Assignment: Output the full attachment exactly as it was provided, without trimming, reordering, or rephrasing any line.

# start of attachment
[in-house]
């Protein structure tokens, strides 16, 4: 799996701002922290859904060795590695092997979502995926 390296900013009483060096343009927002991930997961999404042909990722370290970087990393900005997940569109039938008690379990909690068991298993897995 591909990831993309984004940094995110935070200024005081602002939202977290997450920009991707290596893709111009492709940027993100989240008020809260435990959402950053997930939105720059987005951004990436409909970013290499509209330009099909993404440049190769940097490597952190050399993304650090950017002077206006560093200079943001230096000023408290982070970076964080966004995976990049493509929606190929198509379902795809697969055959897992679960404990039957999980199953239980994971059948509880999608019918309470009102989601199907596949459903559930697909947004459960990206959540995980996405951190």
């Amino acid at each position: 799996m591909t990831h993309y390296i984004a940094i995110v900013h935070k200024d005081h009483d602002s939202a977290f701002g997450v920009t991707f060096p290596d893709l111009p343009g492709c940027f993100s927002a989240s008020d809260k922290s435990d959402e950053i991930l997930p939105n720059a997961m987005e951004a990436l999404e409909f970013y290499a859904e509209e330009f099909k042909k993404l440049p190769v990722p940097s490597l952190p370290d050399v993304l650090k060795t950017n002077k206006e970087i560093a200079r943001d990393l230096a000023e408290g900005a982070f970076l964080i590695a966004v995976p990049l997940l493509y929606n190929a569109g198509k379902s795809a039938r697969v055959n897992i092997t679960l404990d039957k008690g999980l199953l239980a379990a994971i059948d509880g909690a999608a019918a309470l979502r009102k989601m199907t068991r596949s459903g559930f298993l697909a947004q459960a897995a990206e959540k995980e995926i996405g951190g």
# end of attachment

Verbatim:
[in-house]
């Protein structure tokens, strides 16, 4: 799996701002922290859904060795590695092997979502995926 390296900013009483060096343009927002991930997961999404042909990722370290970087990393900005997940569109039938008690379990909690068991298993897995 591909990831993309984004940094995110935070200024005081602002939202977290997450920009991707290596893709111009492709940027993100989240008020809260435990959402950053997930939105720059987005951004990436409909970013290499509209330009099909993404440049190769940097490597952190050399993304650090950017002077206006560093200079943001230096000023408290982070970076964080966004995976990049493509929606190929198509379902795809697969055959897992679960404990039957999980199953239980994971059948509880999608019918309470009102989601199907596949459903559930697909947004459960990206959540995980996405951190």
């Amino acid at each position: 799996m591909t990831h993309y390296i984004a940094i995110v900013h935070k200024d005081h009483d602002s939202a977290f701002g997450v920009t991707f060096p290596d893709l111009p343009g492709c940027f993100s927002a989240s008020d809260k922290s435990d959402e950053i991930l997930p939105n720059a997961m987005e951004a990436l999404e409909f970013y290499a859904e509209e330009f099909k042909k993404l440049p190769v990722p940097s490597l952190p370290d050399v993304l650090k060795t950017n002077k206006e970087i560093a200079r943001d990393l230096a000023e408290g900005a982070f970076l964080i590695a966004v995976p990049l997940l493509y929606n190929a569109g198509k379902s795809a039938r697969v055959n897992i092997t679960l404990d039957k008690g999980l199953l239980a379990a994971i059948d509880g909690a999608a019918a309470l979502r009102k989601m199907t068991r596949s459903g559930f298993l697909a947004q459960a897995a990206e959540k995980e995926i996405g951190g």